One Way or the Other, Jerkbait Will Likely Be a Factor at 46th Grand Lake Classic
MLF and B.A.S.S. pro Mike McClelland says a couple of chilly mornings could get the jerkbait going for anglers willing to slow down
Coming into the 2016 Bassmaster Classic, the thought among many fishing pundits was that the jerkbait would be a key player on Oklahoma's Grand Lake o' the Cherokees, a lake that is typically chilly and relatively clear at this time of the year.
But that was before the onslaught of this winter season's El Nino affected weather across northeastern Oklahoma.
That meteorological phenomenon has brought enough wintertime rain to cloud Grand Lake's waters, not to mention enough warmth to leave water temps a bit ahead of schedule for so early in March.
So as Classic Week 2016 gets underway, one question being posed is this: Will the jerkbait still be much of a player in who ultimately wins the Bassmaster Classic?
Maybe. And maybe not, says Major League Fishing and Bassmaster Elite Series pro Mike McClelland, an angler who lives only an hour away in northwestern Arkansas.
While Grand Lake isn't actually his home water, McClelland does have a fair amount of knowledge and success on the 46,500-acre water body lying on the Grand River system.
So when he talks Grand Lake fishing strategy, it pays to listen. Especially on the eve of the 2016 Classic fishing derby.
"It got cold enough a couple of weeks ago that it cooled the water down a bit," said McClelland, a veteran pro who won the 2006 Bassmaster Elite Series event held on Grand.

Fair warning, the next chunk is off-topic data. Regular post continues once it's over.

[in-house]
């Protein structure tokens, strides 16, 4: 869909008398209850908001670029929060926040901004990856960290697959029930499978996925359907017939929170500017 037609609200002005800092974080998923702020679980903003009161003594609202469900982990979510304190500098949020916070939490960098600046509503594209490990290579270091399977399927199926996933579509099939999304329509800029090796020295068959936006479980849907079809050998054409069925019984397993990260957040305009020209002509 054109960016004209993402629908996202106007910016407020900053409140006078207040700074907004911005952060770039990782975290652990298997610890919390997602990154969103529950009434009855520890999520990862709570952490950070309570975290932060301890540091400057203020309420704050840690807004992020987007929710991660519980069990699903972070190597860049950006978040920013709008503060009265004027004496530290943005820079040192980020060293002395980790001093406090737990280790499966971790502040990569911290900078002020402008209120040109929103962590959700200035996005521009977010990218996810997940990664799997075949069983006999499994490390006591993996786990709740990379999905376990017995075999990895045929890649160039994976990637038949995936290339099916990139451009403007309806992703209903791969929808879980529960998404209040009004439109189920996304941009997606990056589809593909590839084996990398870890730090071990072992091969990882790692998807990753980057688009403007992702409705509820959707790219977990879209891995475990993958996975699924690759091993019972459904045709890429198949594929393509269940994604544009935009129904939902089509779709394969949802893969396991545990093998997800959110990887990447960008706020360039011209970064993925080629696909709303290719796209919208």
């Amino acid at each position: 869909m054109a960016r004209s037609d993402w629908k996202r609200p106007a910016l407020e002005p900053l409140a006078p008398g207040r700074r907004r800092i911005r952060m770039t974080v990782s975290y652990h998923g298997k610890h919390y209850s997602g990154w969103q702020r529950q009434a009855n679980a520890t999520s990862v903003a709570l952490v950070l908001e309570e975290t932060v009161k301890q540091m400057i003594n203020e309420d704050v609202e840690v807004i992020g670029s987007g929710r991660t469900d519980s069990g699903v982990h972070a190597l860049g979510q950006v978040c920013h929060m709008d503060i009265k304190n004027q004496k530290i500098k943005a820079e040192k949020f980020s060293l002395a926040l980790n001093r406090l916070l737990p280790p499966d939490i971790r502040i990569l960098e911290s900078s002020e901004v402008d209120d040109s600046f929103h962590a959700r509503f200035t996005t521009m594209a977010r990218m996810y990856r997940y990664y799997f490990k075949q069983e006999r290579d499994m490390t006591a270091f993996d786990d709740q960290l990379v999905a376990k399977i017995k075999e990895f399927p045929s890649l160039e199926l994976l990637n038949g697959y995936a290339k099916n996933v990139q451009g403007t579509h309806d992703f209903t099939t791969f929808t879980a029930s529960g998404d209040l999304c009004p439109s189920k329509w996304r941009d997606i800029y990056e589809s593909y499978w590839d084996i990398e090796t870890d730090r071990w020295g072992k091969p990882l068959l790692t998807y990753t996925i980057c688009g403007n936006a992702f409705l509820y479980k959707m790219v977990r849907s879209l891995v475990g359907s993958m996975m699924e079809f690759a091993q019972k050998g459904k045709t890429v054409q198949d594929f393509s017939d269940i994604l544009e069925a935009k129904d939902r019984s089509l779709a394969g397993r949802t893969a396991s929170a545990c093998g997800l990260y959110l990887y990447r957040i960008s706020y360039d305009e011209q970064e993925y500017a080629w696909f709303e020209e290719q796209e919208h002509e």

"The biggest factor with this El Nino going on is the fact that we've had a week or two with temperatures in the 50s (here recently).
"But the lake color is going to dictate things more than anything."
Dictate things in terms of just how important that jerkbait bite eventually proves to be, that is.
"I still believe that a jerkbait will play a major role in the (outcome) of the Classic, if the lower end of the lake has decent enough water clarity for guys to throw a jerkbait with confidence and effectiveness," said McClelland, a 48-year-old angler from nearby Bella Vista, Ark.
McClelland, who used a jerkbait to earn a Championship Day finalist spot at the very first Major League Fishing event ever contested on Texas' Lake Amistad a few years back, was quick to point out that visibility is always a key with this lure.
On Grand Lake or any other water body, for that matter.
"A lot of people think that a jerkbait is only a good bait when you have three, four or five feet of visibility," said McClelland. "And in all honesty, most of the time on Grand, even when they bite a jerkbait, you don't have that much visibility."
"So it can definitely still be a player (this week)."
Even with water conditions being a bit more stained than usual.
While McClelland missed qualifying for this year's Classic, he will be a busy man giving seminars and conducting personal appearances for his sponsors at the Cox Business Center as the Classic Outdoor Expo takes place in downtown Tulsa.
And he'll be keenly interested in what is going on out of the waters of Grand Lake, especially in terms of who is leading and who isn't and how it is all going down.
All the while wishing that he was out there throwing his signature series Spro McStick jerkbait, a bait that helped secure McClelland a fifth place finish at the 2013 Classic held on Grand Lake.